Path set for next MLB generationAlthough Korea’s first major leaguers Seo Jae-weong, Choi Hee-seop and Park Chan-ho have retired from the game, they are exemplary figures, on and off the field, for future generations of players.
Seo’s “archery pitching” was his trademark during his career at New York Mets of Major League Baseball (MLB). Thirty-nine-year-old Seo’s pitching style acquired the label because of the way he spread his arms during the wind-up which resembled an archer preparing to shoot. And his pitch repeatedly hit the bull’s eye.
On his debut in 2002, he didn’t allow even a single walk against 103 batters for a year. He was the rookie with the longest no-walk pitching record in MLB history, giving him the nickname of “control artist.”
As the starting pitcher for the Mets in 2003, he marked 9 wins and 12 losses with earned run average (ERA) of 3.82. In his overall MLB career, he had 28 wins and 40 losses with a 4.60 ERA. Although Seo lost his fastball and never recorded more than 10 wins per season in MLB after reconstructive elbow surgery, he stayed in the league for nine years. Seo’s perseverance demonstrated that a pitcher can still throw aggressive balls against MLB giants without his fastball but with sheer determination.
Upon returning to his old home ground at Kia in 2008, Seo marked 42 wins and 48 losses with 4.30 ERA for eight years before announcing his retirement in January this year. For an old-timer who recorded only one win during his final season, retirement was simply inevitable. “I have no regrets,” said Seo.
Choi, 37, the first batter in the Korean baseball history to play in the MLB, recently left Korea for coaching training. Standing at 1.96 meters (6 feet 4 inches), Choi has been nicknamed “Super Asian” since his debut.
Choi kicked off his MLB career at Chicago Cubs in 2002, but a concussion in 2003 eventually halted his upturn. While he recorded 40 home-runs and batting average (BA) of .240 during his four seasons at the MLB, he never recovered fully to play up to his potential. “I simply wasn’t good enough,” said Choi when asked about his MLB performance. Playing for Kia since 2007, his career in the Korea Baseball Organization (KBO) culminated in 2009 when he hit 30 homers with .308 batting average.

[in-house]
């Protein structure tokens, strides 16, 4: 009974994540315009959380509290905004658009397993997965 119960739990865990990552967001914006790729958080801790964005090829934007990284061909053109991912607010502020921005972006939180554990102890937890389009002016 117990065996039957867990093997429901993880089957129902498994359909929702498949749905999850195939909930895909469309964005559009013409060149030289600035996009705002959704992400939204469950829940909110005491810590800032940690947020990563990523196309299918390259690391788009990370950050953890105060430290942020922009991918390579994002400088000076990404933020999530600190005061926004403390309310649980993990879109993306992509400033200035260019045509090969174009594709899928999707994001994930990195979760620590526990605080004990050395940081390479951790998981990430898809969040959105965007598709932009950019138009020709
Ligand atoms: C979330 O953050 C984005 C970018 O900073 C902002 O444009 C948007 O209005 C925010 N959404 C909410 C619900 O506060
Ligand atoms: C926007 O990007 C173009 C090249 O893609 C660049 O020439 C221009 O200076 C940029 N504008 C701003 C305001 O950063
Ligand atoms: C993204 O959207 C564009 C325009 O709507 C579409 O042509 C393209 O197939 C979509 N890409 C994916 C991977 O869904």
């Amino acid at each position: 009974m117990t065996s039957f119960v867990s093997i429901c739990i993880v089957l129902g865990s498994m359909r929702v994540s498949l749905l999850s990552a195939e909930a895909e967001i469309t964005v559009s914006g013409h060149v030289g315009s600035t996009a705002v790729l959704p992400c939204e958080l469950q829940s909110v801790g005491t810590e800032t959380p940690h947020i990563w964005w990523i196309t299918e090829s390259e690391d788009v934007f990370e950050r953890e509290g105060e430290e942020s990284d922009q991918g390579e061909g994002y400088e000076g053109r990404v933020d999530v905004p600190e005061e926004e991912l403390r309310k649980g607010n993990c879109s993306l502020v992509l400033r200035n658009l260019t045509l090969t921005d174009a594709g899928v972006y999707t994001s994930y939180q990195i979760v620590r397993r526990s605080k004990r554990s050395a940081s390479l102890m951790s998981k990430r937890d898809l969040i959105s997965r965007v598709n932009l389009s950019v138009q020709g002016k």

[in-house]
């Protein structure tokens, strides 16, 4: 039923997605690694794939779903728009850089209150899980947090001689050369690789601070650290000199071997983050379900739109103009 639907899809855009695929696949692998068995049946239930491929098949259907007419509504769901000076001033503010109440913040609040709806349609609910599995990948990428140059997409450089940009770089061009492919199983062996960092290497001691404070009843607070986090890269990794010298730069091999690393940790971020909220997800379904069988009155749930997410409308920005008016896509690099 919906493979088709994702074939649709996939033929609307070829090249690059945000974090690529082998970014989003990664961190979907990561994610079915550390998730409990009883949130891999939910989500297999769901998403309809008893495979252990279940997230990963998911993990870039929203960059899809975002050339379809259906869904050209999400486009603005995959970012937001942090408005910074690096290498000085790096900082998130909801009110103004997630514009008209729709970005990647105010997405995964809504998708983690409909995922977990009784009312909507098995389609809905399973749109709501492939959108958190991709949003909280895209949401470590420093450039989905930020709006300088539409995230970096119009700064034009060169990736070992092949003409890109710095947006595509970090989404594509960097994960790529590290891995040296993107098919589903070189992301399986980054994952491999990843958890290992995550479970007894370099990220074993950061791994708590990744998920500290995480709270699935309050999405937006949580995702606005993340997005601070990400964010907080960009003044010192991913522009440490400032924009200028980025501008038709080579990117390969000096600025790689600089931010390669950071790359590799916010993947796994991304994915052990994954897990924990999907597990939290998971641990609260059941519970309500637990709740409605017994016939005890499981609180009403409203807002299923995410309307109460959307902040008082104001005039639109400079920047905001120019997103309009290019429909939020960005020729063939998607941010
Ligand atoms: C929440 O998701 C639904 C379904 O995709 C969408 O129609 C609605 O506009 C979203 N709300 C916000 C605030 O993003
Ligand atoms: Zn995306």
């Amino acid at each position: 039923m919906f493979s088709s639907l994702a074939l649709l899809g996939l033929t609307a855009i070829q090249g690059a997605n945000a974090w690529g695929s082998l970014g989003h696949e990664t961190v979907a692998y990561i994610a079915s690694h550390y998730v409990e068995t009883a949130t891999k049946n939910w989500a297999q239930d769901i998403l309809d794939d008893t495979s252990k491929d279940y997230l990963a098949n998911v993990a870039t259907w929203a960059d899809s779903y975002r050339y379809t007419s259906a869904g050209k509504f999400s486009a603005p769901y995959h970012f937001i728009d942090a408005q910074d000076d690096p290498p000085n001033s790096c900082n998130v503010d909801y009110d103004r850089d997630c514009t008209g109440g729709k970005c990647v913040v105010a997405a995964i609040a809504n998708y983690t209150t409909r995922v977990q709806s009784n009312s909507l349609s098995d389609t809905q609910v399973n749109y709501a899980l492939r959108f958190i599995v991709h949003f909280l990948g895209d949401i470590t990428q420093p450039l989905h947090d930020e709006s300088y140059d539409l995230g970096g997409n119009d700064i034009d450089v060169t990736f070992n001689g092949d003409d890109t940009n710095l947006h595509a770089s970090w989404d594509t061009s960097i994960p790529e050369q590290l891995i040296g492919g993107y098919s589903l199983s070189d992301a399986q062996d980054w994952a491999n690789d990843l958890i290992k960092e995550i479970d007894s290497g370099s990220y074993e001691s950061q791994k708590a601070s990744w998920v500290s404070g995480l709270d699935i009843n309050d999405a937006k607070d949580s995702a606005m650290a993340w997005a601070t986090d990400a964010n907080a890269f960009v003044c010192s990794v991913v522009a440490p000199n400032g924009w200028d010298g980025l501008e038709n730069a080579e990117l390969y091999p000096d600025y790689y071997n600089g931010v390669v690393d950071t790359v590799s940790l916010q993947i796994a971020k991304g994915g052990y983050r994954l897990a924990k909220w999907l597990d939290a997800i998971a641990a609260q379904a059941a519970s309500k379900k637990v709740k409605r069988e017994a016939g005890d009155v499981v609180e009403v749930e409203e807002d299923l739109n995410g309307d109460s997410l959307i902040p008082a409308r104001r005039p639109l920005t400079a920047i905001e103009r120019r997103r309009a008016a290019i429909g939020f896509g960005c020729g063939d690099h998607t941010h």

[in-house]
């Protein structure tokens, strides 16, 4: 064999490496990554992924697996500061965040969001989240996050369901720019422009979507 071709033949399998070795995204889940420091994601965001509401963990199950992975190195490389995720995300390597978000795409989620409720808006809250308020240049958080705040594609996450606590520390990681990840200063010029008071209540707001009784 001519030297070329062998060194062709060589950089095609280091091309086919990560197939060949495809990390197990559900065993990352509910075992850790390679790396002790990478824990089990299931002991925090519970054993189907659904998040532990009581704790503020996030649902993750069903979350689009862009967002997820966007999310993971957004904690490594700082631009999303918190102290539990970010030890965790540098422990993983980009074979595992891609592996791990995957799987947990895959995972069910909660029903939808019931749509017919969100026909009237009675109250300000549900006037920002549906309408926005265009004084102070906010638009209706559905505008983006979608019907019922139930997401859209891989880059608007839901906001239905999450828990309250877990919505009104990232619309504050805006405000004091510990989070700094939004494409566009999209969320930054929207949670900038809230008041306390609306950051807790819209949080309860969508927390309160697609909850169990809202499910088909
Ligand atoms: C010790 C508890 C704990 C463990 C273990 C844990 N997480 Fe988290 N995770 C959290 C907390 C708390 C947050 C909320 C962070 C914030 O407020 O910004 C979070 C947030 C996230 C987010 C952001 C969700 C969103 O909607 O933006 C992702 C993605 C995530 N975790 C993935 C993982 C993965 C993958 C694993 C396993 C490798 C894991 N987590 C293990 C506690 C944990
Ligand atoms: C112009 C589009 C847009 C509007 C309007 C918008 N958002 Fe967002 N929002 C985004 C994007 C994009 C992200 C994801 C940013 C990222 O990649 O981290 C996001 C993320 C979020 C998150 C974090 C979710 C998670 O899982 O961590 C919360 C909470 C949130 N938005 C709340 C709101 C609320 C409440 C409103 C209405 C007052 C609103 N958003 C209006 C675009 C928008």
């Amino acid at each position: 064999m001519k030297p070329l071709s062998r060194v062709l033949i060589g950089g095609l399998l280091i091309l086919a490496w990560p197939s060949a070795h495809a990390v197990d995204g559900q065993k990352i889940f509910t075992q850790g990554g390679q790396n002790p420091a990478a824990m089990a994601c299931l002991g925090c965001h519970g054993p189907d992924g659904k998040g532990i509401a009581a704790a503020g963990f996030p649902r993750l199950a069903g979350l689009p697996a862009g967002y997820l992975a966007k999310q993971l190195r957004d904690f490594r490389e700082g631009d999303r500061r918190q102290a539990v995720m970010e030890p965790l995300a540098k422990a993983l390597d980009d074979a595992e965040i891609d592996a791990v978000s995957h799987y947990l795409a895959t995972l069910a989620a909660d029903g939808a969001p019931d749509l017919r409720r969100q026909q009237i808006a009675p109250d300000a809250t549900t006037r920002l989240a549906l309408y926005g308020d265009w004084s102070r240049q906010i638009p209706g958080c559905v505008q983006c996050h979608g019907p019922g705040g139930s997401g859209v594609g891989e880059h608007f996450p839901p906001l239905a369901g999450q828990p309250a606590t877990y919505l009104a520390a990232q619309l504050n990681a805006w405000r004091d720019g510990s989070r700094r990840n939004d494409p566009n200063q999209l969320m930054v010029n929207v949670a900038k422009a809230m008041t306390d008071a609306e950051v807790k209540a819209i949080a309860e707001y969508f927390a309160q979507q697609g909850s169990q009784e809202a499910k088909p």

Since then, frequent injury and a performance slump mired his career. His size and his MLB career raised people’s expectations of Choi, filling him with remorse when he couldn’t fulfill those expectations in the KBO. Leaving his glory days behind after retiring in late 2015, Choi plans to receive coaching training in Minnesota and Baltimore.
Park, 48, is currently touring Arizona camps in the United States, mentoring players from KIA and NC. As the first MLB player in the history of Korean baseball, not only was he idolized by his fellow baseball players, but he was also the hope and pride of the Korean people. As the Asian pitcher with the most wins (124 wins) in the MLB history, there are many ‘Park Chan-ho kids’ in Korea today, dreaming of becoming as good as Park.
Park returned home in 2012 after pitching against the big players of MLB for 17 years and played for Hanhwa with Ryu Hyun-jin (LA Dodgers) for a year. Park had a tremendous impact on the history of Korean baseball. He retired from the field in 2012.
It’s been a while since Seo, Choi and Park played in the United States. Their challenge in the MLB involved not only a struggle in the sport, but also a struggle against a language barrier and racial discrimination.
Their struggle, however, paid off when the Korean national team reached the semi-final of the World Baseball Classic (WBC) in 2006 after defeating powerhouses such as the United States and Mexico. Seo, Choi and Park were the key players of the team. Their legacy bore fruit when the team brought home the gold medal from the Beijing Olympics in 2008 and finished second in WBC in 2009.
The 1st generation Korean big leaguers challenged the MLB fearlessly and tasted both success and failure. Their performance was a miracle for many Korean fans and has opened the door of opportunity for 2nd generation Korean major leaguers.
By KIM SEEK [email@example.com]